One of the more seductive intellectual pleasures is to be caught up in an active debate involving analysis of self in order to have a broader understanding and share with readers and other scholars. In such cases then, scholarship seems less lonely.
Concrete ideas, concept and analyses thus get refined and many issues emerge in a collegial debate. For that reason, I discuss fundamental issues that affect professors in Kenyan universities.
By the way, it takes 40 years to produce one professor in Kenya. Despite these many years of intellectual indulgence, our professors are a neglected lot. Most of them die prematurely and retire miserably. They are a product of a society that does not value education. Most of them are ‘disqualified’ from ascending to State jobs by a social paradigm in Kenya which long threw meritocracy out the window and rewards mediocrity. If you scan through top appointments in this country, you will realise that only one out of 10 professors feature prominently.
There is certainly a deep-seated problem where the laugh industry thrives and comedians make millions and become richer than anyone in the society. Kenyan university professors are becoming more vulnerable each day. In the 1990s, most of them ran to foreign universities that accorded them value and respect as dons. These African intellectuals looked to anchor nationalism and spread ideals of African brotherhood all over the world. These were exciting times in the full flush of political independence. But today, Covid-19 complications have cut transnational exchange of scholars so much that hybridisation of knowledge across the globe is impossible.
The miseries of professors were clearly manifested during the Covid-19 lockdown and restrictions. With salary cuts and lack of cushion, the coronavirus pandemic relentlessly tore on the professoriate. They were overworked, stressed, and thoroughly exhausted. Since the advent of Covid-19, for instance, Egerton university alone has lost more than six professors, most of them dying from academic related illness and deprivation. It became quite challenging to the faculty members who had to do pivoting, adjusting, and working harder and faster than ever before to keep up with the ever-changing challenges.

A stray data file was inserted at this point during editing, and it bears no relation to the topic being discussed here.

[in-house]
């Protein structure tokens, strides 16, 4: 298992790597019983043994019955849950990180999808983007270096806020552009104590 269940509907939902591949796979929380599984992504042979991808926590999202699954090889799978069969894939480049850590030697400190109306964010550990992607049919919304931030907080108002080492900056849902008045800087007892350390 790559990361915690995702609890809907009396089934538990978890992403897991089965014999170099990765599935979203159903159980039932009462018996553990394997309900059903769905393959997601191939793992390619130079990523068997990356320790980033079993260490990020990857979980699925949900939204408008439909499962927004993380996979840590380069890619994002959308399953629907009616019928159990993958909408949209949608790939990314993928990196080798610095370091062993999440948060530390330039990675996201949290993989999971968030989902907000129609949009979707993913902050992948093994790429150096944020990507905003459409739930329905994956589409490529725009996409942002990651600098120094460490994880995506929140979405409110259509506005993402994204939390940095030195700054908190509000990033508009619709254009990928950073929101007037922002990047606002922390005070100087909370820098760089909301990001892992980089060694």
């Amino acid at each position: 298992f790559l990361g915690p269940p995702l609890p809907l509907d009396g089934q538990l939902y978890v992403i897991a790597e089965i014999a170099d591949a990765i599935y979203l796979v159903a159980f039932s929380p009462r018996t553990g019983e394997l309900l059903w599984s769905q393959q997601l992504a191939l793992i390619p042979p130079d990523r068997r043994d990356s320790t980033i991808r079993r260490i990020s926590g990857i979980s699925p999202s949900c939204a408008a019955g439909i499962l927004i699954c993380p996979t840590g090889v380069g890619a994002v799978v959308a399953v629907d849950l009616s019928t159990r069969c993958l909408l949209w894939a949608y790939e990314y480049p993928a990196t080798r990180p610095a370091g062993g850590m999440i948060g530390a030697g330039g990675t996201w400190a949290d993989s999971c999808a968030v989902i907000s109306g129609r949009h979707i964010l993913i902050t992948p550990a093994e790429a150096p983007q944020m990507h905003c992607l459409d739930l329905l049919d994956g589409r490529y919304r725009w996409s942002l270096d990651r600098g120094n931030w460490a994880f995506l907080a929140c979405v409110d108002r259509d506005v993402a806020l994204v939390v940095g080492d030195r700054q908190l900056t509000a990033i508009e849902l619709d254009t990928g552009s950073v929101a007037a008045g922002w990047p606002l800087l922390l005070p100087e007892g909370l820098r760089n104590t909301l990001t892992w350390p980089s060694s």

Most university professors feel like giving up, leaving university and look for money elsewhere. In fact, a professor in Meru is contesting for the MCA position. What many don’t know is that an MCA earns three times the amount a university professor earns and gets more monthly allowances than a professor can get in a lifetime.
University education is an essential and immediate driver of economic and social development. Accomplished human capital and a powerful research base are not only key elements of a country’s economic growth, but they also define its capacity to achieve sustainable development goals.
The government should appoint highly qualified members of society, recognise and reward our professors and give them incentives to stay and mold our young people.
-Dr Chacha teaches at Laikipia University